ICC judges gave the authorisation on September 15 after prosecutor Fatou Bensouda sought their permission to investigate the deadly government campaign.
She said that a preliminary probe she began in February 2018 found ‘a reasonable basis to believe that the crime against humanity of murder has been committed’ in the Philippines between July 1, 2016 and March 16, 2019 under Duterte.
In a written decision, judges who considered Bensouda’s request found a ‘reasonable basis to proceed with an investigation’ into the killings saying they appear to amount to a crime against humanity under the court’s founding statute.
In July, Duterte attacked the court, saying he would continue his fight against drugs.
‘I have never denied (it), and the ICC can record it: Those who destroy my country – I will kill you,’ he said.
Prosecutor Fatou Bensouda sought the court’s permission to investigate the government campaign which has allegedly resulted in the deaths of tens of thousands of civilians
Pictured: Philippine Drug Enforcement Agency (PDEA) officials inspecting 1,100lbs of seized drugs on September 7. The ‘war on drugs’ in the country has seen thousands of civilian deaths at the hands of the police and security forces
In a written decision, judges who considered Bensouda’s request found a ‘reasonable basis to proceed with an investigation’ into the killings saying they appear to amount to a crime against humanity under the court’s founding statute (pictured: Philippines police)
The court said in a statement at the time that the judges ruled that ‘based on the facts as they emerge at the present stage and subject to proper investigation and further analysis, the so-called `war on drugs’ campaign cannot be seen as a legitimate law enforcement operation, and the killings neither as legitimate nor as mere excesses in an otherwise legitimate operation.’
They added: ‘The available material indicates that a widespread and systematic attack against the civilian population took place pursuant to or in furtherance of a State policy.’
When Duterte announced he was withdrawing his country from the court in 2016, he defended the campaign as ‘lawfully directed against drug lords and pushers who have for many years destroyed the present generation, specially the youth.’
But there are widespread concerns Duterte used the ‘war on drugs’ as a facade to mask ruthless killings enforcing his rule.
Human rights groups accuse Duterte of inciting deadly violence and say police have murdered unarmed drug suspects on a massive scale as part of the campaign.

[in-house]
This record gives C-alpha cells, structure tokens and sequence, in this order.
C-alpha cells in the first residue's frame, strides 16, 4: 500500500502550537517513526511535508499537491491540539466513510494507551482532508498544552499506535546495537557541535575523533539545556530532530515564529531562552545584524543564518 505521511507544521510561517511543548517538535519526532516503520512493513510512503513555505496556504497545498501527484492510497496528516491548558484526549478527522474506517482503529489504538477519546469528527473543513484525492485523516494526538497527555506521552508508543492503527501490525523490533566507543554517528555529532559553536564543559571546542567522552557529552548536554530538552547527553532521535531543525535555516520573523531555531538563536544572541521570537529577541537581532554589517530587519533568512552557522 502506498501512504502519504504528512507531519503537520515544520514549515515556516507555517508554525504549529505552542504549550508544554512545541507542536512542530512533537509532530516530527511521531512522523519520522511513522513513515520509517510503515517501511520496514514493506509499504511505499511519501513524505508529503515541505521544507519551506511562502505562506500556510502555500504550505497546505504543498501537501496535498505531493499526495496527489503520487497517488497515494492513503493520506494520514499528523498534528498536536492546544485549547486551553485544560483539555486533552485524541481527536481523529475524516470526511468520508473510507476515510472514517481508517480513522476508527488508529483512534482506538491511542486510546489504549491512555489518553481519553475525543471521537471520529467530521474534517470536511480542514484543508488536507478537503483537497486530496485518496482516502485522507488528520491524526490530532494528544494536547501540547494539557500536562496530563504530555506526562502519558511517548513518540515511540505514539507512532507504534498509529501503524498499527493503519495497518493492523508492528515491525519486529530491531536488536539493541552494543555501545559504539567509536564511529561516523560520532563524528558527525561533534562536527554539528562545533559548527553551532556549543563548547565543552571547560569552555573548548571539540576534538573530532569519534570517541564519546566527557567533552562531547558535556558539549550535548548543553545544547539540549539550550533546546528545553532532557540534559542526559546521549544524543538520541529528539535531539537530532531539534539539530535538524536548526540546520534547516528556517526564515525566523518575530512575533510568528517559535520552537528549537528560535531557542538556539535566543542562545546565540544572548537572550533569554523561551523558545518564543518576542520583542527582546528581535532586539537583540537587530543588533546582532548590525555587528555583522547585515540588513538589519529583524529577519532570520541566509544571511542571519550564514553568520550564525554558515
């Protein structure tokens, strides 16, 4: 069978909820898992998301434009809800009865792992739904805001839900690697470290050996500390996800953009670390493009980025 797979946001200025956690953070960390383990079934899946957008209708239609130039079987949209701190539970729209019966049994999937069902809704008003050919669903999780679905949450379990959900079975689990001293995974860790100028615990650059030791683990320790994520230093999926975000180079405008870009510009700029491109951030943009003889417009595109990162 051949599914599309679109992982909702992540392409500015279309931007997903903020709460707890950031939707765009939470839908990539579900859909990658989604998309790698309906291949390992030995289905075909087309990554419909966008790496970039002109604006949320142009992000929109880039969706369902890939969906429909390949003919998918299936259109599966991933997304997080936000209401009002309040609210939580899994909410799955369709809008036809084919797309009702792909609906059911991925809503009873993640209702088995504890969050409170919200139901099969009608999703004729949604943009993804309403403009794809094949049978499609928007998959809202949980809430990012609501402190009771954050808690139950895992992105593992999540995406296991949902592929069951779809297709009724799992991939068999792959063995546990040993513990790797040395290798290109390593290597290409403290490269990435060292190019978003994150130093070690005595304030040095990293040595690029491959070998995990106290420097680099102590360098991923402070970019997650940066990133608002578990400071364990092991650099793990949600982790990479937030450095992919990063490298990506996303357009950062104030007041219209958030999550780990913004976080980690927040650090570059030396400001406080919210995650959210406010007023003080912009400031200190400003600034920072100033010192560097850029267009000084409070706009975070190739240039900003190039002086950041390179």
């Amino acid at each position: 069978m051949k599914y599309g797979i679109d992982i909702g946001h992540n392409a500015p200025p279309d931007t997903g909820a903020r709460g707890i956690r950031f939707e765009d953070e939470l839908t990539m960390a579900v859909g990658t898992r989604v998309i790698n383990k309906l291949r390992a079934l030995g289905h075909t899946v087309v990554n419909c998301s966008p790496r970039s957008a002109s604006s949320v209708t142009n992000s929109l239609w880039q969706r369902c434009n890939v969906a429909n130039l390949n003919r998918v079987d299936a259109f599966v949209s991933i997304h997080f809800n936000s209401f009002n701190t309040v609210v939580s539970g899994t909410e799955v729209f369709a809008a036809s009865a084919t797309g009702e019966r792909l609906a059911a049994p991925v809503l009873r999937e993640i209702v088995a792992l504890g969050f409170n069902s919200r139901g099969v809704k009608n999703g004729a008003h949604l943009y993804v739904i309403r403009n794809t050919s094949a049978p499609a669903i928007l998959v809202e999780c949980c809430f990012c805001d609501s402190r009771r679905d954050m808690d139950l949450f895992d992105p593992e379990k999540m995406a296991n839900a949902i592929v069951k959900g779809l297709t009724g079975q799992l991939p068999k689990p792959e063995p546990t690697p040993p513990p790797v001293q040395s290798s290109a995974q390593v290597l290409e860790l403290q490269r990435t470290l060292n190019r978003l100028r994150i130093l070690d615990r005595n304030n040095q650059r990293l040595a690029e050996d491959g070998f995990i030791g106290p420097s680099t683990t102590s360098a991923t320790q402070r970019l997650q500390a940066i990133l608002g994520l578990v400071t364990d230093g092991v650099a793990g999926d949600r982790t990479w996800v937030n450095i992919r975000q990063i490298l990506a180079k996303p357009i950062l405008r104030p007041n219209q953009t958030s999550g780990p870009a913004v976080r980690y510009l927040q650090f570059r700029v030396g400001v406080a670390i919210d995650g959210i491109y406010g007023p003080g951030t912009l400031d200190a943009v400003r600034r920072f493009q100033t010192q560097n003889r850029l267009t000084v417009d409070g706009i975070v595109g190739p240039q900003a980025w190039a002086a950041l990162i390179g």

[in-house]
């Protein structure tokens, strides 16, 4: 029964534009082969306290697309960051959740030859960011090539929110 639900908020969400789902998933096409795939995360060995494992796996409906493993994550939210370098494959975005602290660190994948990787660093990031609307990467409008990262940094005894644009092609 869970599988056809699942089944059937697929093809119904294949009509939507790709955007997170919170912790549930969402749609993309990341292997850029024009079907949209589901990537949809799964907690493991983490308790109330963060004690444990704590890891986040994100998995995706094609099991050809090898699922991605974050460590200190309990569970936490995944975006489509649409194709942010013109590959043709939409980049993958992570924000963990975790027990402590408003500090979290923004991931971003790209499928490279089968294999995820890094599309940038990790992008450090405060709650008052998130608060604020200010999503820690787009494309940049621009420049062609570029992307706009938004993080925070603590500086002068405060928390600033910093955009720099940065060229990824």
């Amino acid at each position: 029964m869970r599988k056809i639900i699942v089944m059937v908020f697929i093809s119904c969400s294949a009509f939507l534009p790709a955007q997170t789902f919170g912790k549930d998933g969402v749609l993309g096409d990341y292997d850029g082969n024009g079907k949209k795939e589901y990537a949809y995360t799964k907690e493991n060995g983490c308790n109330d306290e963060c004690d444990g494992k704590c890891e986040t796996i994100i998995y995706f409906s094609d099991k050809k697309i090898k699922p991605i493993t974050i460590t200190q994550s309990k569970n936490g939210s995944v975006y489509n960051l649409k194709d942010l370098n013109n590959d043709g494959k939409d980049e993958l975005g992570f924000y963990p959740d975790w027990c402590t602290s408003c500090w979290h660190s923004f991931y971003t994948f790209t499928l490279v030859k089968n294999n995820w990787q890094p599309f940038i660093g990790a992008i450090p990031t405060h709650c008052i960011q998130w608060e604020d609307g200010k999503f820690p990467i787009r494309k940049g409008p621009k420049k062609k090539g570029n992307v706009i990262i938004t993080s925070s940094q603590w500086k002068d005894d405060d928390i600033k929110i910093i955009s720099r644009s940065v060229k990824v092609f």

Police deny this, and Duterte says the police are under orders to kill only in self-defence.
The tough-talking Duterte has repeatedly claimed the ICC has no jurisdiction over him and that he will not cooperate with what he has called an ‘illegal’ probe, even threatening to arrest prosecutor Bensouda
Duterte was elected in 2016 on a campaign promise to get rid of the Philippines’ drug problem, openly ordering police to kill drug suspects if their lives are in danger
In their decision, ICC judges said that even though the Philippines had withdrawn as a state party to the court in 2016, the alleged crimes took place while Manila was still a signature to the court’s Rome Statute, so it could still probe them.
The probe will cover the period from 2011 to 2019.
‘The court retains jurisdiction with respect to alleged crimes that occurred on the territory of the Philippines while it was a state party,’ the judges said.
Set up in 2002, the ICC is a so-called court of last resort and only becomes involved in probing the world’s worst crimes if its member states are unable or unwilling to do so.
The crackdown was Duterte’s signature policy initiative which he has defended fiercely, especially from criticism from Western leaders and institutions which he says do not care about his country.
More than 6,000 people have been killed in over 200,000 anti-drug operations conducted since July 2016, according to official data, but human rights groups estimate the number of dead could be several times higher.
The tough-talking Duterte repeatedly claimed the ICC has no jurisdiction over him and that he will not cooperate with what he has called an ‘illegal’ probe, even threatening to arrest prosecutor Bensouda.